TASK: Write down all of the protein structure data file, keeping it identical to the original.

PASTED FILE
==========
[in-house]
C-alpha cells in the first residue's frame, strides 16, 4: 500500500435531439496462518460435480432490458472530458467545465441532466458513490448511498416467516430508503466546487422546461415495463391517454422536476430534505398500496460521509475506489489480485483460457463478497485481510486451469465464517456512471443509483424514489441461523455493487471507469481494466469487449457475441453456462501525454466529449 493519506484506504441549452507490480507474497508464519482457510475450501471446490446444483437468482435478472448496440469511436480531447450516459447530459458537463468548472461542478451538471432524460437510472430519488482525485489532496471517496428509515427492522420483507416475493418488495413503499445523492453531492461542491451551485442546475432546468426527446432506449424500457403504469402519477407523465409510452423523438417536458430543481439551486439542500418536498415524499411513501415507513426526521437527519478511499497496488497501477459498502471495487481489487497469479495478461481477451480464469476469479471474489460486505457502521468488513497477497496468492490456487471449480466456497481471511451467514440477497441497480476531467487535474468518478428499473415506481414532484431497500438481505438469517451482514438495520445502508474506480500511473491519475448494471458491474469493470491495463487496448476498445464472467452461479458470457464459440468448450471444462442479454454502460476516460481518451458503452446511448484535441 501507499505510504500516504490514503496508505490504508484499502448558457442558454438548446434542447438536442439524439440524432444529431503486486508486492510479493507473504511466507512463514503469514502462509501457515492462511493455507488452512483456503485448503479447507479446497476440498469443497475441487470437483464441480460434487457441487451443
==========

[in-house]
C-alpha cells in the first residue's frame, strides 16, 4: 500500500435531439496462518460435480432490458472530458467545465441532466458513490448511498416467516430508503466546487422546461415495463391517454422536476430534505398500496460521509475506489489480485483460457463478497485481510486451469465464517456512471443509483424514489441461523455493487471507469481494466469487449457475441453456462501525454466529449 493519506484506504441549452507490480507474497508464519482457510475450501471446490446444483437468482435478472448496440469511436480531447450516459447530459458537463468548472461542478451538471432524460437510472430519488482525485489532496471517496428509515427492522420483507416475493418488495413503499445523492453531492461542491451551485442546475432546468426527446432506449424500457403504469402519477407523465409510452423523438417536458430543481439551486439542500418536498415524499411513501415507513426526521437527519478511499497496488497501477459498502471495487481489487497469479495478461481477451480464469476469479471474489460486505457502521468488513497477497496468492490456487471449480466456497481471511451467514440477497441497480476531467487535474468518478428499473415506481414532484431497500438481505438469517451482514438495520445502508474506480500511473491519475448494471458491474469493470491495463487496448476498445464472467452461479458470457464459440468448450471444462442479454454502460476516460481518451458503452446511448484535441 501507499505510504500516504490514503496508505490504508484499502448558457442558454438548446434542447438536442439524439440524432444529431503486486508486492510479493507473504511466507512463514503469514502462509501457515492462511493455507488452512483456503485448503479447507479446497476440498469443497475441487470437483464441480460434487457441487451443